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from the June 2021 issue


An unexpected letter brings a revelation about family trauma in this excerpt from Javier Stanziola’s novel Hombres enlodados.

The envelope and paper smell of empire.  

The dirt-colored envelope is longer and wider than the ones sold in the little Chinese stores. Its corners and folds house a blinding white page, not like the thin, bone-colored kind they sell in the Arrocha Pharmacy on Vía España or the light tan ones of Balboa notebooks. It is an imperial white that covers a width that I am accustomed to but spans a luxurious length, superfluous. On the surface of that haughty white, I see an “Esteemed JJ,” and I still can’t believe that the national postal system has managed the miracle of successfully coordinating and executing the process of picking up a letter at the airport stamped in East Ham, London, transporting it to the correct post office at the entrance of one of the many suburbs in the east of Panama City, and then cataloging and safeguarding it in the mailbox of Entrega General. Some good came out of the Revolution after all.  

“I have just hung up the phone,” the paper keeps on giving.

I loved hearing your mom’s voice, speaking with your brother, and, of course, knowing that you were there sitting on the couch listening in and scrutinizing everything without saying a single word. As I promised when your mom put you on the phone and you remained true to your vow of silence, I am writing you a couple of lines. This is not to give you tourist reports or to detail the political balancing acts of the Iron Lady and her henchmen, and least of all to show off having found El Dorado on Oxford Street. Simply put, there are many things worth repeating and expressing with ink. There are plenty of complex and complicated feelings between the two of us that words cannot explain, leaving behind and nourishing so much useless pain.

First things first. The opportunity to be part of your life and your brother’s, to play the stepfather role, was a privilege for me. My departure had nothing to do with you or your brother. In fact, it had nothing to do with your mother. If that hasn’t been made clear, I want you to forgive me.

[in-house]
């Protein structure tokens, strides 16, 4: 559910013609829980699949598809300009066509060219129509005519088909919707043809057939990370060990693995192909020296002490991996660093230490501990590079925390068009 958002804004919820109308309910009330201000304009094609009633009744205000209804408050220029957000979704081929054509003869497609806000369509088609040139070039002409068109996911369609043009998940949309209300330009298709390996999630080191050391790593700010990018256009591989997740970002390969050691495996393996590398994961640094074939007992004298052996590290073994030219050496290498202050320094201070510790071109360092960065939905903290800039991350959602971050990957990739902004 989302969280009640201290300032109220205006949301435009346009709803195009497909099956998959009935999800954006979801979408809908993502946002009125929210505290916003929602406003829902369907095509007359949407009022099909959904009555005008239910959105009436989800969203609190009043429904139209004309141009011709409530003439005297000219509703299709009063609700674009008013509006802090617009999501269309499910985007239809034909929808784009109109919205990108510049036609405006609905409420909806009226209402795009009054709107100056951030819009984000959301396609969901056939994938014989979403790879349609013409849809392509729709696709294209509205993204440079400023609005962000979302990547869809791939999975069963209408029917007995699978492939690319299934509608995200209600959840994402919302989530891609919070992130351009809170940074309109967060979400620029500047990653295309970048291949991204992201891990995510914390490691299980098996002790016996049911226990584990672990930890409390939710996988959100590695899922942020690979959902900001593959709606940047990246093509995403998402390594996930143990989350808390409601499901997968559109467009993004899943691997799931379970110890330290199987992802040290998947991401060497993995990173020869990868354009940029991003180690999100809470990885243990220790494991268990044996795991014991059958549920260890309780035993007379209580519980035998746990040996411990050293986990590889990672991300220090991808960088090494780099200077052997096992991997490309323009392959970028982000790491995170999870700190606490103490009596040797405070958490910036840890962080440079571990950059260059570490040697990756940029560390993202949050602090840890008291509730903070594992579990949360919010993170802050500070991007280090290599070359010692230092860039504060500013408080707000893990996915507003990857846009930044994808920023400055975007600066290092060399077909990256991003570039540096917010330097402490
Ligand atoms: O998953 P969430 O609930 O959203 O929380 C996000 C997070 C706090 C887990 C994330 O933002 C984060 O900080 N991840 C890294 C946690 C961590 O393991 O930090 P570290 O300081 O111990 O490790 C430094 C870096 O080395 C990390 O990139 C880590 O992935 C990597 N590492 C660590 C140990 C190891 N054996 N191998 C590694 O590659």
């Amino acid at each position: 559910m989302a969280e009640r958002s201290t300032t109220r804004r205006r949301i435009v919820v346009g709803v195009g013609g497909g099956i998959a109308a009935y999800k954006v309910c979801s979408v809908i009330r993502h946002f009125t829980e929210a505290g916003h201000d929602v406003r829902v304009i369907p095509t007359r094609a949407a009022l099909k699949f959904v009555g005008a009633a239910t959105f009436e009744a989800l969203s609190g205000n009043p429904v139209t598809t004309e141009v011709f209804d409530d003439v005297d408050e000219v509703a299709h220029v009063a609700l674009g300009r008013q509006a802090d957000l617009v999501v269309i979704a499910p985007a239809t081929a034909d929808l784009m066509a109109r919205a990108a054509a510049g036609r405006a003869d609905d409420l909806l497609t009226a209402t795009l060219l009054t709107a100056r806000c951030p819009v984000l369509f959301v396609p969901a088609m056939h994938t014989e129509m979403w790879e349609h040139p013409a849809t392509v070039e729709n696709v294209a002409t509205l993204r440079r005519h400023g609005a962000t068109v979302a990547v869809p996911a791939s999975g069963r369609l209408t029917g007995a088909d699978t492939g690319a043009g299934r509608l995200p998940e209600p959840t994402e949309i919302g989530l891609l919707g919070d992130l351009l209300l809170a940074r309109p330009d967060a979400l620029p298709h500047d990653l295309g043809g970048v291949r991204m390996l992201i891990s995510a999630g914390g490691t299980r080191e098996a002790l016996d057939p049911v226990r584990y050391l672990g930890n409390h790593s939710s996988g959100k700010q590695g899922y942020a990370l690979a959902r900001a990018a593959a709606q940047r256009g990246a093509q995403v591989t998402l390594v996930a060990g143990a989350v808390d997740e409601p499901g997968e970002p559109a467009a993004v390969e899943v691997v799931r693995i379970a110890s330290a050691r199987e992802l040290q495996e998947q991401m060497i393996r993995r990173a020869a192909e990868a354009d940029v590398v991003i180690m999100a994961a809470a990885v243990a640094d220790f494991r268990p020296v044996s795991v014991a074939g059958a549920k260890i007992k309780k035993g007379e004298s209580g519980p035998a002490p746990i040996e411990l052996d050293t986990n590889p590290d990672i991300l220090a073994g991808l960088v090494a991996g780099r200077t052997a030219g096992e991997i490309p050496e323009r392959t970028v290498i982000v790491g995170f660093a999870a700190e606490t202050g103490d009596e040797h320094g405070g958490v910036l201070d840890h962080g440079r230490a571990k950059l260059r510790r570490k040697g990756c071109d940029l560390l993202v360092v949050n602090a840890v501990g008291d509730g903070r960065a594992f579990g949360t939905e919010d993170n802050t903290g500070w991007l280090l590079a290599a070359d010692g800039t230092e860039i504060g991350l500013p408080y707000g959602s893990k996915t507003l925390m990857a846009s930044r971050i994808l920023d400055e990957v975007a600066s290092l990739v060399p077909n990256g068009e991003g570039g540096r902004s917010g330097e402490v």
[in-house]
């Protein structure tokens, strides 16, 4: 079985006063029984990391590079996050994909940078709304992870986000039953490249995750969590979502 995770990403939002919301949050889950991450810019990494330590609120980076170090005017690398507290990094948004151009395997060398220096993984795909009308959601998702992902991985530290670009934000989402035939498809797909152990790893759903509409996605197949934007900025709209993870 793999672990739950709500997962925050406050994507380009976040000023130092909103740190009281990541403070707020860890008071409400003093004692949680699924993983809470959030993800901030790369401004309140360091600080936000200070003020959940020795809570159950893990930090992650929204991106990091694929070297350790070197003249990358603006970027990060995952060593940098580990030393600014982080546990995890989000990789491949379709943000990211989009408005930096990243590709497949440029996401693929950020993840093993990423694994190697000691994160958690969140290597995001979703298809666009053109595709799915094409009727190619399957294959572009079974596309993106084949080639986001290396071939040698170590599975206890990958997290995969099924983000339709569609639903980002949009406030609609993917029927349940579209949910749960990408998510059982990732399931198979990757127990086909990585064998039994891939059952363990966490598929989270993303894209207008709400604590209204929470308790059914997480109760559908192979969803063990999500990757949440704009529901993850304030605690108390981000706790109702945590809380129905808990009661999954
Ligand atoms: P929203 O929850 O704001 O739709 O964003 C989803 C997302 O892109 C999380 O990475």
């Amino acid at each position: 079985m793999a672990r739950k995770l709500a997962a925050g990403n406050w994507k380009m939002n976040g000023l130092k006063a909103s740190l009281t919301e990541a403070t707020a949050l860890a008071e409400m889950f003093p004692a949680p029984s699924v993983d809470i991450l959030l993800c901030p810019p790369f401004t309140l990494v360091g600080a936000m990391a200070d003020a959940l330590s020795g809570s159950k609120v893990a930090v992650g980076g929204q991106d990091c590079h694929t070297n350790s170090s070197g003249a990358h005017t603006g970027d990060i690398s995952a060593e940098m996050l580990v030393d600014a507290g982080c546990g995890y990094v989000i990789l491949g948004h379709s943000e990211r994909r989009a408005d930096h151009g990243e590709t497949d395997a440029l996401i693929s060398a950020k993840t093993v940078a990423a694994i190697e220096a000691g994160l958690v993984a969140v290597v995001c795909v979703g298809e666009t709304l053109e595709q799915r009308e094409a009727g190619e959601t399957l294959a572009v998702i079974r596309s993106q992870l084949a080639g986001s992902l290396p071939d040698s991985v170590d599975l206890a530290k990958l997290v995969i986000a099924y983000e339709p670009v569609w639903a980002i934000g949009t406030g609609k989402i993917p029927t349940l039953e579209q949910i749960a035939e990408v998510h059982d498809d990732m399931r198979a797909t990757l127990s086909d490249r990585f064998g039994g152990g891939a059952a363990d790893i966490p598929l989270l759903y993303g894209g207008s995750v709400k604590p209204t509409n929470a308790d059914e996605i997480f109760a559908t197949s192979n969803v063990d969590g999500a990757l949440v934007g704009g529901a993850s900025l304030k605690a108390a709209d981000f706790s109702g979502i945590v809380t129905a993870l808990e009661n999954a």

Here is where it gets complex, complicated. My escape follows the same pattern of thousands of seditious people from around the country who have sought exile, peace, and a new start in another country, wherever, for the past twenty years. But I’m a bird of a different flock. Now that you are a man, I want to explain to you the tenor of my departure. I want to explain that in addition to political, religious, and ideological exiles, there are also sexual exiles. 

For more than thirty years I was a member of a wolf pack that found peace in its own chaos, proclaiming that man-on-man action amounts to an air bombing and torpedo attack against humanity. I invested three thousand hours dreaming up fantastic escape plans from the very same thick and oxidized iron bars of the cell I built so I wouldn’t become another prisoner of a foreign war I still do not understand. A war waged by fearful men. In vain did I try to accept the vigilance of my jailer—myself—only to vanquish him and end up throwing myself to the floor, humiliating myself, and begging for anyone’s touch. 

My life in your house was no more than another prison I built so as not to fall into the claws of a mysterious, incredible, and mythological beast in a man’s skin. In that house, in the room opposite yours, beside the most beautiful woman I have ever kissed, I soothed my anguish by dreaming that I grew the wings of a hummingbird and escaped the bourgeois rhythm of dinner at six, television at seven, and Klim powdered milk at nine before burying my face in my pillow. When those wings would not take me far enough, I transformed my whole body into a vulnerary capsule that transported me to a world of yachts replete with leading men from French films, glasses overflowing with champagne, baguettes, and strawberries lathered in cream. Only like that, JJ, did I manage to get near the world of free people, a world where one laughs with delight and hope, just like your mom showing those big teeth and wrinkling her nose. A world where you feel what you feel and you cry when you feel like crying. Like Danielito, who cries with fervor and desperation, letting a stream of snot slide over his lips to then loudly inhale it back into his nose and announce that he can’t breathe from so much crying. In that you had a point, JJ. There was nothing more invigorating than watching your brother cry. I loved seeing you run across the kitchen, to the bedroom, and to the living room in search of your mom, “Mom, Mom, Daniel is turning purple again.” And your mom rushing out, “He’s drying up. My baby is drying up.” Your mom would toss poor Danielito in the air hoping that on the way down he would regain the breath he had lost from all the crying. With her defeated, it was my turn, “Don’t dry up, champ. Daniel!” “Throw him, Gustavo, throw him!” And again, that scandalous bawling, this time awash in tears.